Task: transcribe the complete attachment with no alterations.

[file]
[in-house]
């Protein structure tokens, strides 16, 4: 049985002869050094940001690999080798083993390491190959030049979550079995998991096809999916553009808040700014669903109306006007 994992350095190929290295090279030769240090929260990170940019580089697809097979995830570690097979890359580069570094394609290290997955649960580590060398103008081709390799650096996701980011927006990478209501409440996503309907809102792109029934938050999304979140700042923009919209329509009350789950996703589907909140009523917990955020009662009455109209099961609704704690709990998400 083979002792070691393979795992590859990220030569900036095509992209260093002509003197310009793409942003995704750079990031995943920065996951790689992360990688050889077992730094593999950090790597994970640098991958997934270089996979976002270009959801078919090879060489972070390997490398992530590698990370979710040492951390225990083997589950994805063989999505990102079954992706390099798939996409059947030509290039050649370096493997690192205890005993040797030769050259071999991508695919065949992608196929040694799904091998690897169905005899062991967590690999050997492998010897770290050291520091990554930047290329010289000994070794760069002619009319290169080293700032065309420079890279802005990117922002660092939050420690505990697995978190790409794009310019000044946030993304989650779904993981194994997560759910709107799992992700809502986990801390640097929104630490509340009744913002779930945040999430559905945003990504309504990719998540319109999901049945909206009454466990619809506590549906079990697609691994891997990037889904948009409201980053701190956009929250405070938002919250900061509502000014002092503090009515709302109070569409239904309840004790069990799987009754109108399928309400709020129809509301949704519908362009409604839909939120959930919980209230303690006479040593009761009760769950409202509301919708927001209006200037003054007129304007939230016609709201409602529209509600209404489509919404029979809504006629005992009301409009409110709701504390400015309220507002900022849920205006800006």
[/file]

[in-house]
């Protein structure tokens, strides 16, 4: 049985002869050094940001690999080798083993390491190959030049979550079995998991096809999916553009808040700014669903109306006007 994992350095190929290295090279030769240090929260990170940019580089697809097979995830570690097979890359580069570094394609290290997955649960580590060398103008081709390799650096996701980011927006990478209501409440996503309907809102792109029934938050999304979140700042923009919209329509009350789950996703589907909140009523917990955020009662009455109209099961609704704690709990998400 083979002792070691393979795992590859990220030569900036095509992209260093002509003197310009793409942003995704750079990031995943920065996951790689992360990688050889077992730094593999950090790597994970640098991958997934270089996979976002270009959801078919090879060489972070390997490398992530590698990370979710040492951390225990083997589950994805063989999505990102079954992706390099798939996409059947030509290039050649370096493997690192205890005993040797030769050259071999991508695919065949992608196929040694799904091998690897169905005899062991967590690999050997492998010897770290050291520091990554930047290329010289000994070794760069002619009319290169080293700032065309420079890279802005990117922002660092939050420690505990697995978190790409794009310019000044946030993304989650779904993981194994997560759910709107799992992700809502986990801390640097929104630490509340009744913002779930945040999430559905945003990504309504990719998540319109999901049945909206009454466990619809506590549906079990697609691994891997990037889904948009409201980053701190956009929250405070938002919250900061509502000014002092503090009515709302109070569409239904309840004790069990799987009754109108399928309400709020129809509301949704519908362009409604839909939120959930919980209230303690006479040593009761009760769950409202509301919708927001209006200037003054007129304007939230016609709201409602529209509600209404489509919404029979809504006629005992009301409009409110709701504390400015309220507002900022849920205006800006």